LEO Pharma Presents New Interim Long-Term Safety and Efficacy Data for Adbry™ (tralokinumab-ldrm) in Moderate-to-Severe Atopic Dermatitis at the 2022 AAD Annual Meeting

LEO Pharma Presents New Interim Long-Term Safety and Efficacy Data for Adbry™ (tralokinumab-ldrm) in Moderate-to-Severe Atopic Dermatitis at the 2022 AAD Annual Meeting




LEO Pharma Presents New Interim Long-Term Safety and Efficacy Data for Adbry™ (tralokinumab-ldrm) in Moderate-to-Severe Atopic Dermatitis at the 2022 AAD Annual Meeting

  • 3.5-year interim analysis from ECZTEND, an open-label, 5-year extension trial, showed the overall safety profile of tralokinumab-ldrm was consistent with that observed in the parent trials, with no new safety signals.1
  • Efficacy analysis showed sustained improvement across a variety of endpoints – including extent and severity of atopic dermatitis, itch severity, and quality of life – in adult patients treated with Adbry for up to 3 years.1

MADISON, N.J.–(BUSINESS WIRE)–LEO Pharma A/S, a global leader in medical dermatology, today announced up to 3.5-year data that further support the long-term safety and efficacy profile of Adbry™ (tralokinumab-ldrm) in adult patients with moderate-to-severe atopic dermatitis (AD). Interim results were shared as a poster presentation at the American Academy of Dermatology (AAD) 2022 Annual Meeting.1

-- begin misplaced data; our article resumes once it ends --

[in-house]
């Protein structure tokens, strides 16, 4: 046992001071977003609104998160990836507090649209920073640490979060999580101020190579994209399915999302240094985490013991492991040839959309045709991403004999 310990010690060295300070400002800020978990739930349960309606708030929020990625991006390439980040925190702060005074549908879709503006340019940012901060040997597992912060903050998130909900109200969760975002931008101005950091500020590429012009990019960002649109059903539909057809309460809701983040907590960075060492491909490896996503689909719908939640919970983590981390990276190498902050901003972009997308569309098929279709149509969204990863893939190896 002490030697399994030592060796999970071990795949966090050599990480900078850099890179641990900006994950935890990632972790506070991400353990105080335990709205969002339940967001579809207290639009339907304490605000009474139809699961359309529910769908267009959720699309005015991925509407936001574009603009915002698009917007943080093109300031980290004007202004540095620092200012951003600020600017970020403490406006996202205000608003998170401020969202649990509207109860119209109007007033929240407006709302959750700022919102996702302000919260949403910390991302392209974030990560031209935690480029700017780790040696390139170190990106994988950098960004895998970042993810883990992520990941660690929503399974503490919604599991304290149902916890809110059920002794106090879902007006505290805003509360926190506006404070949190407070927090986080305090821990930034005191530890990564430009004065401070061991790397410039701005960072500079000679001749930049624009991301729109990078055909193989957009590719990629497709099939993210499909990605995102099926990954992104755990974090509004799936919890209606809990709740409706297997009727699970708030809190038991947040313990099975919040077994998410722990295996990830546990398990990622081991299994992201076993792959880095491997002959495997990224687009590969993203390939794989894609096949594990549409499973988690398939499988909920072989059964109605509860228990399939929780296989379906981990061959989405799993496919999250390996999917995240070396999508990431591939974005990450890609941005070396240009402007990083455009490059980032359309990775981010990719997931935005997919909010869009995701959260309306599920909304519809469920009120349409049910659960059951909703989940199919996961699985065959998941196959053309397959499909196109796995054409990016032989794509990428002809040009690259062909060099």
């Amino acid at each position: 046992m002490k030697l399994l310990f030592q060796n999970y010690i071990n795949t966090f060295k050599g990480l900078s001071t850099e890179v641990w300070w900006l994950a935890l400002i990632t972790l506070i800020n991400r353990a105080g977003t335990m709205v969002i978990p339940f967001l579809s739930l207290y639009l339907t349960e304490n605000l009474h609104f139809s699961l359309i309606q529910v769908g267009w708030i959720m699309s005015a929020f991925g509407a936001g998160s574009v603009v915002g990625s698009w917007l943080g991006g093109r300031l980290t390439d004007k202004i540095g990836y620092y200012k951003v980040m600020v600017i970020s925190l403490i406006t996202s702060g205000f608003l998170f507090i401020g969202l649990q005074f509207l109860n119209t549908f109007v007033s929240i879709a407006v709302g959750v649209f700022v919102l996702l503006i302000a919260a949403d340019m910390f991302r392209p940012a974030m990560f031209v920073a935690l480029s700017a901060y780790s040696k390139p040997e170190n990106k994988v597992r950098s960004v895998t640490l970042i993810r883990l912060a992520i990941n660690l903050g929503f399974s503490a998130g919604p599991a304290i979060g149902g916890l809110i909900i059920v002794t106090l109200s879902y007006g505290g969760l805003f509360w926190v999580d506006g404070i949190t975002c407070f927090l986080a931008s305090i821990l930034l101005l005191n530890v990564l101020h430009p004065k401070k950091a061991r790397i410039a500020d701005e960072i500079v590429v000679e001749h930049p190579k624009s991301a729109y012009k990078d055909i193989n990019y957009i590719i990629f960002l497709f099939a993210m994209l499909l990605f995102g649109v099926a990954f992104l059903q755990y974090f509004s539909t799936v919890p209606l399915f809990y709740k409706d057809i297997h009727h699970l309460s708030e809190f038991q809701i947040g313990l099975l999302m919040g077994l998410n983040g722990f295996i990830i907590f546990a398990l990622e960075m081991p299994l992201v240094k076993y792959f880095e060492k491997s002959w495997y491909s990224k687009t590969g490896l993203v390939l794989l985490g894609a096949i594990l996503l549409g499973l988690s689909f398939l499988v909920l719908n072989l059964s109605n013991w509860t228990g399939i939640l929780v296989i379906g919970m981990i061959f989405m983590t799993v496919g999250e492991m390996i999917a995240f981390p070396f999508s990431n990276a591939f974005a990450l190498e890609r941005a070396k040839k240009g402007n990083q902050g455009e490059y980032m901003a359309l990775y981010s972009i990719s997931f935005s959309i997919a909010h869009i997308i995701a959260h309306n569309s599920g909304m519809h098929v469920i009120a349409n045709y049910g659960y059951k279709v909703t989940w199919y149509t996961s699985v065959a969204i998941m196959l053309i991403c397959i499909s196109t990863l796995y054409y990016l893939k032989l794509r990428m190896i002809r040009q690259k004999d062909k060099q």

Adbry, a high-affinity human monoclonal antibody, was approved by the U.S. Food and Drug Administration (FDA) in December 2021 for the treatment of adults with moderate-to-severe AD and is the first and only FDA-approved biologic that specifically binds to and inhibits the interleukin (IL)-13 cytokine, a key driver of AD signs and symptoms.2,3,4

The 3.5-year interim safety analysis in more than 1,400 patients from the ECZTEND long-term, open-label extension trial (NCT03587805) showed that the overall safety profile of Adbry 300 mg every other week (Q2W) plus optional topical corticosteroids (TCS) was consistent with that observed in the parent trials of tralokinumab-ldrm, with no new safety signals emerging. The interim efficacy analysis showed Adbry 300 mg Q2W plus optional TCS demonstrated sustained improvement in extent and severity of atopic dermatitis, itch severity, and quality of life in adult patients treated with Adbry for up to 3 years.1 Patients who had enrolled in the parent trials and continued into ECZTEND were on treatment for up to 3.5 years, including up to 2.5 years in ECZTEND and up to one year in the parent trials.

“It is reassuring to see such consistent results as the ECZTEND trial continues to unfold,” said Andrew Blauvelt, MD, MBA, President of the Oregon Medical Research Center in Portland, Oregon, and lead investigator of ECZTEND. “The latest interim safety and efficacy findings are similar to earlier reports and continue to reinforce the rationale for treatment specifically targeting IL-13 in adult patients with moderate-to-severe atopic dermatitis.”